WhatsApp has said very little about a major hack this month and it shows.

An alarming number of people are failing to update the Facebook-owned app, leaving the door open for bad actors to get their hands on personal information, including messages and data location.

That's according to research by Wandera, a smartphone security company that counts the likes of Rolex, Deloitte, General Electric, and Bloomberg among its customers.

Wandera helps secure the smartphones of employees at these companies, and it has more than 1 million devices under its management, 30% of which have WhatsApp installed.

That means it can see whether the users of 300,000 devices have taken Facebook's advice and updated WhatsApp to patch the security vulnerability, which was first spotted by the Financial Times.

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As of Thursday this week, Wandera found that 80.2% of iOS devices within this pool of 300,000 were not updated, while 55.4% of Android devices were also vulnerable.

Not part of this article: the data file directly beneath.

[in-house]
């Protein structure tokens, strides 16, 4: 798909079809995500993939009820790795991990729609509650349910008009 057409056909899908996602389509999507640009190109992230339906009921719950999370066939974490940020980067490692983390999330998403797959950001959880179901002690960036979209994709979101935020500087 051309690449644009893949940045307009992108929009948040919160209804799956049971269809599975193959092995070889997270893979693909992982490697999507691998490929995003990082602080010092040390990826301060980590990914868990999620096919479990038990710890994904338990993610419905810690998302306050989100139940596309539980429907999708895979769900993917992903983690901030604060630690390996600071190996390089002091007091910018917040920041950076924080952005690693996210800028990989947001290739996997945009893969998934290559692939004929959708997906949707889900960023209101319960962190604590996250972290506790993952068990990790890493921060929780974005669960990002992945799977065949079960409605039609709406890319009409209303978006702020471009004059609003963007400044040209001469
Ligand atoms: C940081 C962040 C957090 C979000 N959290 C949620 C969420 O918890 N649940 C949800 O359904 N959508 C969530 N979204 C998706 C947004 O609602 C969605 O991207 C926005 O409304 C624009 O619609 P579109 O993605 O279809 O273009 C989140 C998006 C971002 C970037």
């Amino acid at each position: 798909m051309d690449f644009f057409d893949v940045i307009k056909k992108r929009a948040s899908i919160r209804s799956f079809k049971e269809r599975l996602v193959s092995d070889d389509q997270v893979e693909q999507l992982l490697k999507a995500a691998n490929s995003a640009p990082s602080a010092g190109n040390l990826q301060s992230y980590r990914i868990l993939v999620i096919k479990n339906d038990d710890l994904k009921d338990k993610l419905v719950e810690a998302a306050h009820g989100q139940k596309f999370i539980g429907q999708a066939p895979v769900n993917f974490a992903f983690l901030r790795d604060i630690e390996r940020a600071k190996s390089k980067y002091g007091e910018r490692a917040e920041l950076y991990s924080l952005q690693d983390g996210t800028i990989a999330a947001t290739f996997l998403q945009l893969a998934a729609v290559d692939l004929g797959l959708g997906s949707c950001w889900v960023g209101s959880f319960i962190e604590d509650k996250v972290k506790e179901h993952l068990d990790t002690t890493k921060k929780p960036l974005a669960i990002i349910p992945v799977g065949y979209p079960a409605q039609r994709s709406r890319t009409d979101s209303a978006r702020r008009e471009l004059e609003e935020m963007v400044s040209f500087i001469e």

Just one of Wandera's customers, who it declined to name, had 5,000 vulnerable devices on its books, the company said. That's a lot of people effectively inviting in hackers to steal their personal and professional data.

The hackers, who have not been identified, gain access by exploiting a vulnerability in WhatsApp's call functionality to install surveillance technology developed by Israel's NSO Group. Even if the target doesn't take the call, the malware is able to infect the phone.

Read more : Facebook's sluggish response to the WhatsApp hack shows it's still not learning from catastrophic errors in the past

WhatsApp has not notified users directly about the issue, nor is security mentioned as part of the app update process on the Apple App Store and Google Play Store . Instead, WhatsApp has issued a statement through the press urging people to update.

"WhatsApp encourages people to upgrade to the latest version of our app, as well as keep their mobile operating system up to date, to protect against potential targeted exploits designed to compromise information stored on mobile devices," Facebook said.

In an interview with CNBC on Thursday , Facebook COO Sheryl Sandberg said the firm's investment in safety and security enabled its engineers to find the WhatsApp hack. "Because we're putting more engineers on looking for bugs, looking for vulnerabilities, we found this, we shut it down," she said.

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